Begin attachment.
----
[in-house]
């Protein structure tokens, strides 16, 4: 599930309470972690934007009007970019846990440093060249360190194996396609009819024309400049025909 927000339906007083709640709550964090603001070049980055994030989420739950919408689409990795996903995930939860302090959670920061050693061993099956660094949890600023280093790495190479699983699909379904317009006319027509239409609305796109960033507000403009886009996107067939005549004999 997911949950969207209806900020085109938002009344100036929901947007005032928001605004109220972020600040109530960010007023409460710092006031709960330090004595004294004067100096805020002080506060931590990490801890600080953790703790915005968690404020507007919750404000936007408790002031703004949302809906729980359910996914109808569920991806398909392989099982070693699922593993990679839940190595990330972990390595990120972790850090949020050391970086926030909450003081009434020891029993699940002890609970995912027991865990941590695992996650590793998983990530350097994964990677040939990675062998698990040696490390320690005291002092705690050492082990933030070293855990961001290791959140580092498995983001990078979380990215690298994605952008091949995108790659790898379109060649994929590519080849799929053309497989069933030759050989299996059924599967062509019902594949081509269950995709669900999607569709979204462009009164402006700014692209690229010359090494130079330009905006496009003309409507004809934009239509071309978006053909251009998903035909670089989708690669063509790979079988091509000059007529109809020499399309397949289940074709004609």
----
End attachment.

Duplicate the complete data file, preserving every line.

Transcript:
[in-house]
């Protein structure tokens, strides 16, 4: 599930309470972690934007009007970019846990440093060249360190194996396609009819024309400049025909 927000339906007083709640709550964090603001070049980055994030989420739950919408689409990795996903995930939860302090959670920061050693061993099956660094949890600023280093790495190479699983699909379904317009006319027509239409609305796109960033507000403009886009996107067939005549004999 997911949950969207209806900020085109938002009344100036929901947007005032928001605004109220972020600040109530960010007023409460710092006031709960330090004595004294004067100096805020002080506060931590990490801890600080953790703790915005968690404020507007919750404000936007408790002031703004949302809906729980359910996914109808569920991806398909392989099982070693699922593993990679839940190595990330972990390595990120972790850090949020050391970086926030909450003081009434020891029993699940002890609970995912027991865990941590695992996650590793998983990530350097994964990677040939990675062998698990040696490390320690005291002092705690050492082990933030070293855990961001290791959140580092498995983001990078979380990215690298994605952008091949995108790659790898379109060649994929590519080849799929053309497989069933030759050989299996059924599967062509019902594949081509269950995709669900999607569709979204462009009164402006700014692209690229010359090494130079330009905006496009003309409507004809934009239509071309978006053909251009998903035909670089989708690669063509790979079988091509000059007529109809020499399309397949289940074709004609």